Steam Engines and the Tornado

by John Delach



The following is an excerpt from my journal: “Up River: Steamin on the Big Muddy.” If you are interested in reading the complete journal please contact me at:



Having made my way to the engine room bar to enjoy a Jameson’s on the rocks I decided to let it breathe while I made a visit the engine room. Mark, the Chief Engineer was sitting at his desk when I arrived. A young man in his thirties, he was eager to talk about his charges, twin horizontal steam engines that power the paddle wheel. He explained that they came off of an Army Corp of Engineers dredge built in 1932. The engines were re-built and dropped into the hull of the American Queen during construction.


I observe the two huge pistons leading from the engines to the wheel assembly, their forward and retreating motions forcing the paddle wheel to turn repeatedly at just the same rotation pushing the boat up the river. Simple and reliable.


His engine room was spotless filled with panels of electronic gauges and lights. I asked, “Do you control the steam engines from here and how do you receive orders from the pilot house?”


He pointed to a board of lights and explained what engine settings each light meant. “If they want a change in setting, a strobe light goes on and an alarm sounds. Then I acknowledge the command by pressing the return button before I change the settings.”

”How do you change the settings?”


He pointed to four wrought-iron levers that dropped from the overhead, “Using those.”


“Wow,” I thought, “this young man is a real engineer who controls the massive paddle wheel the same way locomotive engineers once controlled the driver wheels on their steam engines. What a job!”


He did point out that the automatic pitch propellers and thrusters were controlled directly in the pilot house but, in my mind that changed nothing. “Was it difficult learning how to manipulate those handles?”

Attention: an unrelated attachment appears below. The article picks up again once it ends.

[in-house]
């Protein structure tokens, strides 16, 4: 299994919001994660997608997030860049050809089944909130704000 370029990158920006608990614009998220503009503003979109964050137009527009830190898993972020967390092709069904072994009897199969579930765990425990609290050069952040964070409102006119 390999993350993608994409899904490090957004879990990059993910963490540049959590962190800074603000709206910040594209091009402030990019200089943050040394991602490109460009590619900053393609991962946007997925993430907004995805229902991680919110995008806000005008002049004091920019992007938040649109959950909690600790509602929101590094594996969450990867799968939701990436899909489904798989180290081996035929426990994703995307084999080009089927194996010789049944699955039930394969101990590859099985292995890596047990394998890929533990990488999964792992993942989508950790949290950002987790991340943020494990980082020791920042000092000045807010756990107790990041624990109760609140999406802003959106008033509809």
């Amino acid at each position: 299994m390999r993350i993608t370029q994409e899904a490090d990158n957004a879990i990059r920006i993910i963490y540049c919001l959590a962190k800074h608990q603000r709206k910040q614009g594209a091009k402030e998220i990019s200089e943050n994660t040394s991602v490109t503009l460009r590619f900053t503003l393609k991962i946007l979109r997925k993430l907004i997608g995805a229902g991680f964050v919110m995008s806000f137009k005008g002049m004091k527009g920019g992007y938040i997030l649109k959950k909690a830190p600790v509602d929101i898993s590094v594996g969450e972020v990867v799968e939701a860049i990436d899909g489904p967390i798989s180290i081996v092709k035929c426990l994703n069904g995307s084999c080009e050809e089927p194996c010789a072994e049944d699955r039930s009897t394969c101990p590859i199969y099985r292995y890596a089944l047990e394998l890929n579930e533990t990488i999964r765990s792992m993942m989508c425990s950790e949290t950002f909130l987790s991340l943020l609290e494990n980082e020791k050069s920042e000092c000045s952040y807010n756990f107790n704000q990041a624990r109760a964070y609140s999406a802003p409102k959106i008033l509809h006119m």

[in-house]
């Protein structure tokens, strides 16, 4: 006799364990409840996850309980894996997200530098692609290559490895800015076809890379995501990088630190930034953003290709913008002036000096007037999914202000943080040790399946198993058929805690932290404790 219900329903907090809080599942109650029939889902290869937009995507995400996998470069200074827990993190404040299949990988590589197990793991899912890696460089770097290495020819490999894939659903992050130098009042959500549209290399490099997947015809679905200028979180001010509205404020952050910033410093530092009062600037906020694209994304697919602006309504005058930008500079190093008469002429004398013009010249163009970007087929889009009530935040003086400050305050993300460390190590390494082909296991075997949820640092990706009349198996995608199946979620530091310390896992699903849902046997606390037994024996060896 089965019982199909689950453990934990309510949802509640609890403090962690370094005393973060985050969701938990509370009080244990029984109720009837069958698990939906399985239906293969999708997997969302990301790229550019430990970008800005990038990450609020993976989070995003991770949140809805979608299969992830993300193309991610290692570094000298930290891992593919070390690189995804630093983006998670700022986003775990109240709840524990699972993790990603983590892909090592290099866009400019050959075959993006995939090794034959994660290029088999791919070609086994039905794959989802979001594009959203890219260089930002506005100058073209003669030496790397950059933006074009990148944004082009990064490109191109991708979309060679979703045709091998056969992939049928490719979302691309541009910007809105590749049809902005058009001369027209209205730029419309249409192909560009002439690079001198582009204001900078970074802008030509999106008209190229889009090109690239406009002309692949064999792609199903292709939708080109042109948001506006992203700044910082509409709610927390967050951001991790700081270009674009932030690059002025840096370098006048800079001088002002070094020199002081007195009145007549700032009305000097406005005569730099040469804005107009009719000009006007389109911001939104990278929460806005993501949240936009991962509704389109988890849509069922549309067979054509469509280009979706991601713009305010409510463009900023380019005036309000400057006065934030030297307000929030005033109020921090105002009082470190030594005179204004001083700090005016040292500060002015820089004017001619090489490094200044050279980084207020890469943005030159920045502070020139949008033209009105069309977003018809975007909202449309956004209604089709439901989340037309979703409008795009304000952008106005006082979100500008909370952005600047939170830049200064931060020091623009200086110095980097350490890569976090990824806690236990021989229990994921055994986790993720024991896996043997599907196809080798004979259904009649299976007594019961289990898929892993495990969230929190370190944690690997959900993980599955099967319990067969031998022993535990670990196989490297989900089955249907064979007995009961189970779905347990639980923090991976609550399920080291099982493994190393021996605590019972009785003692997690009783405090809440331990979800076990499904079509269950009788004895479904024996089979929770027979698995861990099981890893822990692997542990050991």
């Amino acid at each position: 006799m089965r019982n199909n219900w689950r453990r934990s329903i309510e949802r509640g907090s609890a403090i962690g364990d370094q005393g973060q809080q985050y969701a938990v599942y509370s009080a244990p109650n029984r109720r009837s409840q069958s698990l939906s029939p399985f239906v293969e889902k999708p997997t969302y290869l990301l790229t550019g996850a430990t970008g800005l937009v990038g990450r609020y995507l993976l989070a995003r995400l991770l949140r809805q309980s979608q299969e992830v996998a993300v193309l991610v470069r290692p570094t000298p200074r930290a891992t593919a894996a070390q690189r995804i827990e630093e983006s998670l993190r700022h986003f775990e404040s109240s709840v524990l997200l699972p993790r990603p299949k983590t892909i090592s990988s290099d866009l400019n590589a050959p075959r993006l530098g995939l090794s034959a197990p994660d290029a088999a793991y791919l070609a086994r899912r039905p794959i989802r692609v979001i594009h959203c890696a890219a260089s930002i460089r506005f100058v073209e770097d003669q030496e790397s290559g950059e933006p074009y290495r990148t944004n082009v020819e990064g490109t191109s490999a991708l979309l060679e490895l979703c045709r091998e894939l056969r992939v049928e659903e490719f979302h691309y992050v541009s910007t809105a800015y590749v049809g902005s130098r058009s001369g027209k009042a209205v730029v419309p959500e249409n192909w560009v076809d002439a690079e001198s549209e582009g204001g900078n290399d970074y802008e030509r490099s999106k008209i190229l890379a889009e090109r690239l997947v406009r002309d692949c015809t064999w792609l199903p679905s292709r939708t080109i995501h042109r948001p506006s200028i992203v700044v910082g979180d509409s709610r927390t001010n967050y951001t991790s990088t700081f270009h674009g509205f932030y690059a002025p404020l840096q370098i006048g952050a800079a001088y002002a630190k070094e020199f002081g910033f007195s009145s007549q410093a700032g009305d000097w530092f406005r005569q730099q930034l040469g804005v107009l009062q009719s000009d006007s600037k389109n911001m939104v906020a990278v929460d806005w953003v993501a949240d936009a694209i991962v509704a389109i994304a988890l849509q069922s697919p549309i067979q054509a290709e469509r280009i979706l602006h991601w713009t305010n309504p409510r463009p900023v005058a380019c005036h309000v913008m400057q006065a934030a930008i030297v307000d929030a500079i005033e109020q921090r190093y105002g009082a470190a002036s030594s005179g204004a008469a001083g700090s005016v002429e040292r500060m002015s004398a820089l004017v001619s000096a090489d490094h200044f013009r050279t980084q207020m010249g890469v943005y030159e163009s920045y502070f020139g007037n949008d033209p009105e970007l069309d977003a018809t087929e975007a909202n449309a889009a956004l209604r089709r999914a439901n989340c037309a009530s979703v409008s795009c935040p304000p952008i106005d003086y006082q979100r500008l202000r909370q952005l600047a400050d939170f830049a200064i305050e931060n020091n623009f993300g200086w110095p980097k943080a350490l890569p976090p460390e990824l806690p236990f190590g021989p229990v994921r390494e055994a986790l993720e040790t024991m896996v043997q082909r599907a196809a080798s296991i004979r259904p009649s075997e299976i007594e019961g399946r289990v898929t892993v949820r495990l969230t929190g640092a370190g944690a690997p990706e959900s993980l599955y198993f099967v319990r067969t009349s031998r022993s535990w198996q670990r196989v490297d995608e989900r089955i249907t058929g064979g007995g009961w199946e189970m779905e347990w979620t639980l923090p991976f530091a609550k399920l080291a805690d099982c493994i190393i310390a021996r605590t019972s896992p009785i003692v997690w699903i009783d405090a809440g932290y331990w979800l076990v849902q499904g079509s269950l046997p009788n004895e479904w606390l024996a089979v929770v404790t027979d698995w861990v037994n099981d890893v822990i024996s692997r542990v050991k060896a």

“A bit, if I don’t move them smoothly it can cause serious vibrations to occur.”


I am clearly impressed as I take my leave to return to my waiting Irish.


The Tornado: St Francisville, LA


Each cabin is equipped with HD television that received all of the networks and most news stations. For some reason that was never explained to me; the ABC, CBS and NBC broadcasts originated from their New York stations including local news.


Having returned from my morning coffee run, I entered the cabin to hear Al Roker’s voice of doom warning that severe weather including tornados was approaching central Louisiana. Less than an hour later the sky turned black as ominous low-flying clouds descended on the boat. Lightning lit the sky with boomers echoing a squall’s approach. Satellite TV went out as the storm zeroed in. Simultaneously, my IPhone flashed a tornado alert for the next half-hour warning me to seek shelter immediately.


I was dressed and ready to go but Mary Ann had just finished her shower and was absolutely unprepared and unwilling to leave the cabin without putting on makeup and blowing her hair. I kissed her goodbye, “Let me remember you just as you are.”


She replied, “Don’t forget to bring me cereal and milk.” (It appears some people don’t show proper respect for Armageddon!)


I was seated in the dining room on the main deck with five other people already engaged in lively conversation also seemingly oblivious to our doom. I chose to “shut up, eat up and get up.” The boat’s entertainment m/c now acting in the guise of safety director warned us over the P/A to remain inside in the same light, sing-song voice he used for various activities. He didn’t quite project an air of confident, competent command especially when he ended his announcement with “…and have a super day.” (Accent on the SUP.) Personally I’d have preferred a voice like George C. Scott playing Patton or Charlton Heston as Moses to reassure me.


Mary Ann rang my cell phone to tell me not to return to the cabin. “The rain is coming down sideways and the deck is flooded.”


I agreed to wait until it slackened as our cabin didn’t have access to a central internal corridor and only opened to the outside deck. Later, when we called Helen and Don to let them know what they missed, Helen laughed, “You should have banged on the adjoining door to the inside cabin and announced, ‘Make yourself decent, we’re coming through.”


Mister happy followed–up with another announcement that the fleet of hop-on, hop-off buses was out of action blocked by a fallen tree across the two lane road leading to and from the landing. “A tree is down from the storm and the town has to get someone to clear it.” Fortunately they did, the rain stopped for a while. The worst was over. Mary Ann asked, “Did you really think we were in danger?”


“No, I really didn’t fear for our safety. But I was concerned that the boat could have been damaged by a tornado and our cruise ended just like that. I saw us put on buses for Baton Rouge and being sent home with a $1,000 voucher for a future cruise.”


When Mary Ann spoke to Michael she noted, “It was amazing, even with all of that wind, the boat didn’t rock one bit,” forcing me to explain that was because it was resting on the mud bottom which is what they do to stabilize the boat when using a landing.